Unmoored Hermits

Many people choose to live in solitude—but outside of organized religion



Anthony the Great, known as the father and founder of monasticism, fled to the Egyptian desert in AD 270 at 19 years old. He chose to live as an extreme ascetic, renouncing all pleasure of the senses from rich foods, sex, bathing, and anything tempting his flesh to take its ease. He wove reed baskets, sold in the local village, to buy basic necessities. His long fasts and prayers resulted in such great spiritual perfection that before he died in AD 356 at the age of 105, thousands of young monks and nuns had gathered to live near him, residing alone in wood huts or in small groups.

The Church’s bishops were busy dealing with the Roman state, but the Desert Fathers such as Anthony saw such collaboration as a compromise between “the things of God and the things of Caesar.” The hermits stubbornly believed mixing religion and politics could never produce a truly spiritual Christian society.

While we might find hermit an ancient word, many people even today devote their lives to discovering the hidden value of silence, solitude, and deep contemplation. If online resources for hermits are any indication (e.g., Hermitary.com), plenty of people respond to that spiritual call—but outside of organized religion.

The ordained eremitic lifestyle is rare except for a few Carthusians, Camaldolese, and other monks. But the eremitic spirit has survived in such literary luminaries as Emily Dickinson, Edgar Allan Poe, and Thoreau. “Not till we have lost the world,” wrote Thoreau, “do we begin to find ourselves.”

In the 20th century, authors like Thomas Merton and Flannery O’Connor shared their reclusive insights from living alone and listening to God in their stillness. From his Trappist hermitage in the Gethsemane forest, Merton wrote, “Nothing can be expressed about solitude that has not already been said better by the wind in the pine trees.” Elsewhere he wrote, “The true solitary does not seek himself, but loses himself.” Richard Giannone, in Flannery O’Connor, Hermit Novelist (2010) writes, “O’Connor routinely used the Desert Fathers as models of resistance to culture and the foundation of an alternative spirituality… Her hermit life was made inevitable by her debilitating lupus, as she returned to her family’s farm at age 25 to live on her family’s 500 acre farm, Andalusia, and its 1,000 acres of woodland.”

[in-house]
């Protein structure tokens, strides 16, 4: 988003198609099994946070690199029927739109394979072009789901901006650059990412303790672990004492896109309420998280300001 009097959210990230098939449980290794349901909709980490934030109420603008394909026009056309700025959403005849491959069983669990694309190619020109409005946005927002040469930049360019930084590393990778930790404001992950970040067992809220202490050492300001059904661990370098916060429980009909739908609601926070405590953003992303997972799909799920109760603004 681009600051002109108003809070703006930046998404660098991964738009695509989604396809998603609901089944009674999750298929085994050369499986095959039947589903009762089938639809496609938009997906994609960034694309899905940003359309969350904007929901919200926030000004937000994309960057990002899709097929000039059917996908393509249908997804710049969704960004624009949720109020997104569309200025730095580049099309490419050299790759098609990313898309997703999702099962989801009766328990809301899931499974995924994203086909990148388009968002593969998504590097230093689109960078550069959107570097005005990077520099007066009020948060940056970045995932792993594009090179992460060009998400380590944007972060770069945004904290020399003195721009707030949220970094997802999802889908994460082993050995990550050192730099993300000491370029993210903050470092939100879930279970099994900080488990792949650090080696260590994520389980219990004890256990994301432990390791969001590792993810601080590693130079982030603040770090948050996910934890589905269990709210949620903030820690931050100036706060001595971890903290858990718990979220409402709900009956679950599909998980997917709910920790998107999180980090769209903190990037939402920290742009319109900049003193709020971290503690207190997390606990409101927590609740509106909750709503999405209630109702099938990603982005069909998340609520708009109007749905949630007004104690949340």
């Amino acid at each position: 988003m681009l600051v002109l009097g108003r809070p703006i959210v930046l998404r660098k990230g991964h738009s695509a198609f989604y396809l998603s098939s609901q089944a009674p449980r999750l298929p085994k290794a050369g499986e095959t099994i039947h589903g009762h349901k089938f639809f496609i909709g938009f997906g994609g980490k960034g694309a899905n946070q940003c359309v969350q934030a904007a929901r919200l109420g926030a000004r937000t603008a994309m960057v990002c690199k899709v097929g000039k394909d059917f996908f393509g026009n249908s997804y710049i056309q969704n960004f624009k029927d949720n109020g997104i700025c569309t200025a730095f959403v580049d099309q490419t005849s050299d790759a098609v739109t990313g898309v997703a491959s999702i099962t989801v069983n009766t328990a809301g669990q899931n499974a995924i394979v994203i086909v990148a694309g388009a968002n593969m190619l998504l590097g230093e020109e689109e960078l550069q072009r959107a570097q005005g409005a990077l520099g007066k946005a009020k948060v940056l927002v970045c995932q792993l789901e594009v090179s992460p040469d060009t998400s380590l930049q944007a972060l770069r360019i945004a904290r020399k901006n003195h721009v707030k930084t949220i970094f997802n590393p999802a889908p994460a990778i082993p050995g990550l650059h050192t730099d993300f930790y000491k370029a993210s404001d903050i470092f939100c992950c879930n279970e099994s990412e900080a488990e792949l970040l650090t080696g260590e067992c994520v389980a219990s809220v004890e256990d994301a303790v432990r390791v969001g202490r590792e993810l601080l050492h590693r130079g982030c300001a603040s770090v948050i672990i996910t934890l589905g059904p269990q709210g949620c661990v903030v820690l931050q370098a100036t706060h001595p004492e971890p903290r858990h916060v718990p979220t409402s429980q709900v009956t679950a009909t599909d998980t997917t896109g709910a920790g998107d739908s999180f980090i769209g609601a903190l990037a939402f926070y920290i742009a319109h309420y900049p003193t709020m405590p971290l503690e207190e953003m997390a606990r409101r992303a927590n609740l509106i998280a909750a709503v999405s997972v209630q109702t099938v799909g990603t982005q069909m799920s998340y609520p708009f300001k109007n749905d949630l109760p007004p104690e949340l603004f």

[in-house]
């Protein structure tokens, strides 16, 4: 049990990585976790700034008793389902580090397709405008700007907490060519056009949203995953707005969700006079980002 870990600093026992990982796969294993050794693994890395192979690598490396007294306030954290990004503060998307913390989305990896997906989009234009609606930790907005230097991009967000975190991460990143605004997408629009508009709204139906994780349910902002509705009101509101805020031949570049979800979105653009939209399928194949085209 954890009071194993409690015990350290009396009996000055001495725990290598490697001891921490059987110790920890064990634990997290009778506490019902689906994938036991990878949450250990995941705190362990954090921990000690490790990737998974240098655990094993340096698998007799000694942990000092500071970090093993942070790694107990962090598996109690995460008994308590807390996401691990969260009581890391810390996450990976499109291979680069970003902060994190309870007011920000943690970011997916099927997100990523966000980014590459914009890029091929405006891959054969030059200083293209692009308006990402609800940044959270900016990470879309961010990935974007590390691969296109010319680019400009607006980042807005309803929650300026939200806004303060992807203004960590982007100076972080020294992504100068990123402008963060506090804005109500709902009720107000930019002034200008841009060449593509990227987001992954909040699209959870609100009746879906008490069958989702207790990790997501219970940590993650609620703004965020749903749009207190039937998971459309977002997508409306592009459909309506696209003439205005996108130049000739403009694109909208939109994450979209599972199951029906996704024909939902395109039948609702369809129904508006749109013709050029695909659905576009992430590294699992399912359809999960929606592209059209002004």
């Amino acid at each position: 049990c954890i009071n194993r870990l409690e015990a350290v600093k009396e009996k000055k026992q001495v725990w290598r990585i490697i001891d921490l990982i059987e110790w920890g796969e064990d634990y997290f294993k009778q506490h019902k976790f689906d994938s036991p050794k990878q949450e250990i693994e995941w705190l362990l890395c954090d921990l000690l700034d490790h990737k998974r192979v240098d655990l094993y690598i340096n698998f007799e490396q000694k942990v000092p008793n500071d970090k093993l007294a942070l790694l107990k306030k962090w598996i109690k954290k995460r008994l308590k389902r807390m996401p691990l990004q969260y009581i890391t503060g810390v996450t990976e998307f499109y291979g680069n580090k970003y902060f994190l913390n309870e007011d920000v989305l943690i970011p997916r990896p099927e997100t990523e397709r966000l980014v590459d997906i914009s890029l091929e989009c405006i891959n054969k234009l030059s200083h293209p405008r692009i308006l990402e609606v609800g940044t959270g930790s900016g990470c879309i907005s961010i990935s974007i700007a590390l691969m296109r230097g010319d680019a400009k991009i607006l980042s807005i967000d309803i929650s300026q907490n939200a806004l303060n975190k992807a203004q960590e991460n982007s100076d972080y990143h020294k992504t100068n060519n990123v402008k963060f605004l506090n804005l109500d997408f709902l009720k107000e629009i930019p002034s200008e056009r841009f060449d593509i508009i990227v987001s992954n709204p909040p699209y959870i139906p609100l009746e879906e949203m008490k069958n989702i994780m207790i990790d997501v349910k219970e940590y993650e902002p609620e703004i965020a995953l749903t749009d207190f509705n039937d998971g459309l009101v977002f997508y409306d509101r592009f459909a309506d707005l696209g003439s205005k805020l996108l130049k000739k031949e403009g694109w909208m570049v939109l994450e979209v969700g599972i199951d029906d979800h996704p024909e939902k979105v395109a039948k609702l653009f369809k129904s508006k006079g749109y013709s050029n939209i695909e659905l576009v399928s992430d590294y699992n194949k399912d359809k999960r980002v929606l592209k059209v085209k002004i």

The newly canonized French priest Charles de Foucauld, who spent 15 years living in the Sahara Desert, said that in such solitude “one empties completely the small house of one’s soul.” Padre Pio, the stigmatic miracle worker and mind reader, had made himself a little hut on his family’s farm where he lived the life of a hermit, there practicing mortifications, prayer, and fasting that he continued as a Franciscan friar until his death in 1968.

During our pandemic lockdowns, many people have been forced by their governments to live in quarantined isolation. This has led to negative effects in countless individuals, as involuntary isolation can lead to depression and mental illness. COVID lockdowns throughout the world have increased the number of solitary hermits, although for some people the difference between voluntary and involuntary isolation is impossible to judge from afar.

Australia’s ABC News reports (Feb. 16) that a million “shut-in” hermits are living in Japan right now. They’re called hikikomori — “pulling inward” — and they’re stung by their culture’s high-pressure lifestyle and restrictions. The majority are male, late teens and up. They have retreated to their bedrooms and “almost never emerge.” Media have called them “the lost generation.”

If only these unmoored hermits — lacking the one thing necessary — could encounter the word of God (probably online), then they could hear Jesus say, “Let anyone who is thirsty come to me and drink. Whoever believes in me, as Scripture has said, rivers of living water will flow from within them” (John 7:37-38). God’s word could make all the difference between these youth running from societal demands to running toward the Way, the Truth, and the Life.


Richard M. DellOrfano spent ten years on a cross-country pilgrimage following Christ’s instruction to minister without possessions. He is completing his autobiography: Path Perilous, My Search for God and the Miraculous.

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